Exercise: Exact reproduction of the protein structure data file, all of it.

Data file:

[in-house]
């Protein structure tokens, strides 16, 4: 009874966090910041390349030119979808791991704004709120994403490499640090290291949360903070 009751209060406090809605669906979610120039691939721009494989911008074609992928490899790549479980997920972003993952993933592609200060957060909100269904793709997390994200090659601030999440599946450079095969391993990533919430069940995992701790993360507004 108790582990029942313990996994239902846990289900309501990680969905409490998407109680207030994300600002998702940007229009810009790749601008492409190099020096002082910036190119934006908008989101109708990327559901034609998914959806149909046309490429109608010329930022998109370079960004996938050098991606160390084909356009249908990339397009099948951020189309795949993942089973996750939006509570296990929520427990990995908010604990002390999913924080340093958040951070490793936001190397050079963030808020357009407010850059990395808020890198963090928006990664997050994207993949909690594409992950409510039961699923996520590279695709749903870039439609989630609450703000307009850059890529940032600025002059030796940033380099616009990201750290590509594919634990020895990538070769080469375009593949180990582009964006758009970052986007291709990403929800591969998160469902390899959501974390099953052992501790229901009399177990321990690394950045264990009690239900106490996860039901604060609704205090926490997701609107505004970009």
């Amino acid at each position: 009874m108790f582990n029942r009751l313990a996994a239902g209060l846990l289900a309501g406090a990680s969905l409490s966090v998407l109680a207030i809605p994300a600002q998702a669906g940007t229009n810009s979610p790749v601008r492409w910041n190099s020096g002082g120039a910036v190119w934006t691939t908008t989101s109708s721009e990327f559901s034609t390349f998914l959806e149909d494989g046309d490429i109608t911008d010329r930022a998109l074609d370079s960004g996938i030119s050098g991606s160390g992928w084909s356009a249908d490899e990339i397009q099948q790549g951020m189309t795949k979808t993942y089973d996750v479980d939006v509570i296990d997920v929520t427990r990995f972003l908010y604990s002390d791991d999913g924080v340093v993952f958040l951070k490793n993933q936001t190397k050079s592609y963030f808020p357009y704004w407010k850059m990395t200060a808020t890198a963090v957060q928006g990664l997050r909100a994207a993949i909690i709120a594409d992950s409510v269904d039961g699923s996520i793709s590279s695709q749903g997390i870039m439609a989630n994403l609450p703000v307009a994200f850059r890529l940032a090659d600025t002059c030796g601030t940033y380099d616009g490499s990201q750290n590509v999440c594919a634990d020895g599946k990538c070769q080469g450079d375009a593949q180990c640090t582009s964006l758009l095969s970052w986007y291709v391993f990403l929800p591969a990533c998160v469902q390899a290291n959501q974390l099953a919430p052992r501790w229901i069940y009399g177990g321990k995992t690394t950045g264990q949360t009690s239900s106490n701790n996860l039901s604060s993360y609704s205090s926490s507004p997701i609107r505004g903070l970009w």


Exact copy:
[in-house]
């Protein structure tokens, strides 16, 4: 009874966090910041390349030119979808791991704004709120994403490499640090290291949360903070 009751209060406090809605669906979610120039691939721009494989911008074609992928490899790549479980997920972003993952993933592609200060957060909100269904793709997390994200090659601030999440599946450079095969391993990533919430069940995992701790993360507004 108790582990029942313990996994239902846990289900309501990680969905409490998407109680207030994300600002998702940007229009810009790749601008492409190099020096002082910036190119934006908008989101109708990327559901034609998914959806149909046309490429109608010329930022998109370079960004996938050098991606160390084909356009249908990339397009099948951020189309795949993942089973996750939006509570296990929520427990990995908010604990002390999913924080340093958040951070490793936001190397050079963030808020357009407010850059990395808020890198963090928006990664997050994207993949909690594409992950409510039961699923996520590279695709749903870039439609989630609450703000307009850059890529940032600025002059030796940033380099616009990201750290590509594919634990020895990538070769080469375009593949180990582009964006758009970052986007291709990403929800591969998160469902390899959501974390099953052992501790229901009399177990321990690394950045264990009690239900106490996860039901604060609704205090926490997701609107505004970009």
């Amino acid at each position: 009874m108790f582990n029942r009751l313990a996994a239902g209060l846990l289900a309501g406090a990680s969905l409490s966090v998407l109680a207030i809605p994300a600002q998702a669906g940007t229009n810009s979610p790749v601008r492409w910041n190099s020096g002082g120039a910036v190119w934006t691939t908008t989101s109708s721009e990327f559901s034609t390349f998914l959806e149909d494989g046309d490429i109608t911008d010329r930022a998109l074609d370079s960004g996938i030119s050098g991606s160390g992928w084909s356009a249908d490899e990339i397009q099948q790549g951020m189309t795949k979808t993942y089973d996750v479980d939006v509570i296990d997920v929520t427990r990995f972003l908010y604990s002390d791991d999913g924080v340093v993952f958040l951070k490793n993933q936001t190397k050079s592609y963030f808020p357009y704004w407010k850059m990395t200060a808020t890198a963090v957060q928006g990664l997050r909100a994207a993949i909690i709120a594409d992950s409510v269904d039961g699923s996520i793709s590279s695709q749903g997390i870039m439609a989630n994403l609450p703000v307009a994200f850059r890529l940032a090659d600025t002059c030796g601030t940033y380099d616009g490499s990201q750290n590509v999440c594919a634990d020895g599946k990538c070769q080469g450079d375009a593949q180990c640090t582009s964006l758009l095969s970052w986007y291709v391993f990403l929800p591969a990533c998160v469902q390899a290291n959501q974390l099953a919430p052992r501790w229901i069940y009399g177990g321990k995992t690394t950045g264990q949360t009690s239900s106490n701790n996860l039901s604060s993360y609704s205090s926490s507004p997701i609107r505004g903070l970009w």